Rise of ‘unclear’ branded blogs and vlogs sparks probe into fake online reviews

Vloggers and other social media influencers that endorse products to their loyal fans without clearly showing they are backed by brands could be breaking the law and are part of a wider investigation by the UK government’s competition watchdog.

The Competition and Markets Authority (CMA) declined to name the companies under investigation but said its concerns related to whether they had paid for vlogs, blogs or other online content without this being made clear to viewers. Influencers such as Zoella and Tanya Burr are seeing the cash pile in from brands looking to create sponsored content that blurs the line between what is advertising and what’s not, which has already drawn the gaze of the Advertising Standards Authority (ASA) because the practise could make an ad misleading.

Mondelez and Procter & Gamble have both had their vlogger tie-ups banned after the ad watchdog ruled neither ad had been clearly labelled.

“We have found that consumers who use online reviews and endorsements find them valuable, but we have also heard about some practices that may be unlawful,” said Nisha Arora, CMA senior director of consumer at the CMA.

The CMA estimated that less than one in ten UK adults use online reviews and 6 per cent use vlogs and blogs to help them decide whether to purchase a product or service. The findings were taken from the government body’s report into how companies are using a wide range of websites, from video platforms like YouTube to retail site’s such as Amazon, to generate interest in their goods and consequently sales.

Along with uncovering enough to prompt a probe into the brand and vlogger dynamic, the report also unearthed enough to warrant a closer look at whether enforcement action is needed to curb the number of fake reviews as well as the failure of aggregators to publish negative reviews.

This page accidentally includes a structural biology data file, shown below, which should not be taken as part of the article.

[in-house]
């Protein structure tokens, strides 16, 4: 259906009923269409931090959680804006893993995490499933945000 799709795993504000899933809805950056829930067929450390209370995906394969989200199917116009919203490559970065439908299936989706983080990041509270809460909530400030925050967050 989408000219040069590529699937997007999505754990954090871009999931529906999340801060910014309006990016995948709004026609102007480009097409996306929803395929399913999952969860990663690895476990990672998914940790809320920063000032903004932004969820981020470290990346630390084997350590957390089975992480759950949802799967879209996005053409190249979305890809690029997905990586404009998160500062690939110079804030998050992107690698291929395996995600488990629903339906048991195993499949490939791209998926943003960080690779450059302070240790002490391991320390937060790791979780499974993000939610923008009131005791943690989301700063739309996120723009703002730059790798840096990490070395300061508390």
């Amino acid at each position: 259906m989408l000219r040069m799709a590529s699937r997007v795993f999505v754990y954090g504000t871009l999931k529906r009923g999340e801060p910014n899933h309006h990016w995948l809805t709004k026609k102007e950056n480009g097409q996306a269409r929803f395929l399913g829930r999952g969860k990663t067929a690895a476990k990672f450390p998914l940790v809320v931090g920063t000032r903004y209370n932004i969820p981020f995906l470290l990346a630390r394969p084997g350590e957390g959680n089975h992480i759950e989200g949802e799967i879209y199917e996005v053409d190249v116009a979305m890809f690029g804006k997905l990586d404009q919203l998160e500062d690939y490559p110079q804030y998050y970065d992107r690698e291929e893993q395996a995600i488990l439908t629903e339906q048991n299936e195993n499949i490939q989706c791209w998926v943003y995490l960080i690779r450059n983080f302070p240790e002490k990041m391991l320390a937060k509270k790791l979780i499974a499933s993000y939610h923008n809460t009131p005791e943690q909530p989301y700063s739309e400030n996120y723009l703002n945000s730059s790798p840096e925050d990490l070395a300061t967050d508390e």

Sites such as TripAdvisor and Trustarader have previously been accused of pushing misleading, paid-for or fake reviews in the past. A TripAdvisor spokesman welcomed the report and its recommenations and said it head been doing them for years.

"We agree with the CMA’s recommendation that all review sites should have appropriate fraud detection measures in place," he continued. TripAdvisor has been developing and refining its fraud detection process for more than 15 years, we fight fraud aggressively and our systems and processes are extremely effective in protecting consumers from the small minority of people who try to cheat our system. We have sophisticated systems and teams in place to detect fraudsters, and we have strong penalties in place to deter them.

"We are pleased that the CMA has recognised that online reviews are a hugely valuable, reliable and useful resource, but that bad practices in the wider industry need to be tackled to ensure that consumers are able to get the most accurate information possible.”

The government body has put together a guide outlining how companies can use reviews and endorsements legally.

“Millions of people look at online reviews and endorsements before making decisions such as where to stay on holiday, or which plumber to use,” said Arora.

“We are committed to ensuring that consumers’ trust in these important information tools is maintained, and will take enforcement action where necessary to tackle unlawful practices. We have opened an investigation into businesses that may be paying for endorsements in blogs and other online articles where the payment may not have been made clear to readers. We have also published information for businesses to tell them what they need to do to help them stay within the law.”

The CMA has not set a date for when it will conclude its investigation and publish its findings. It is likely to be 2016 at the earlier.

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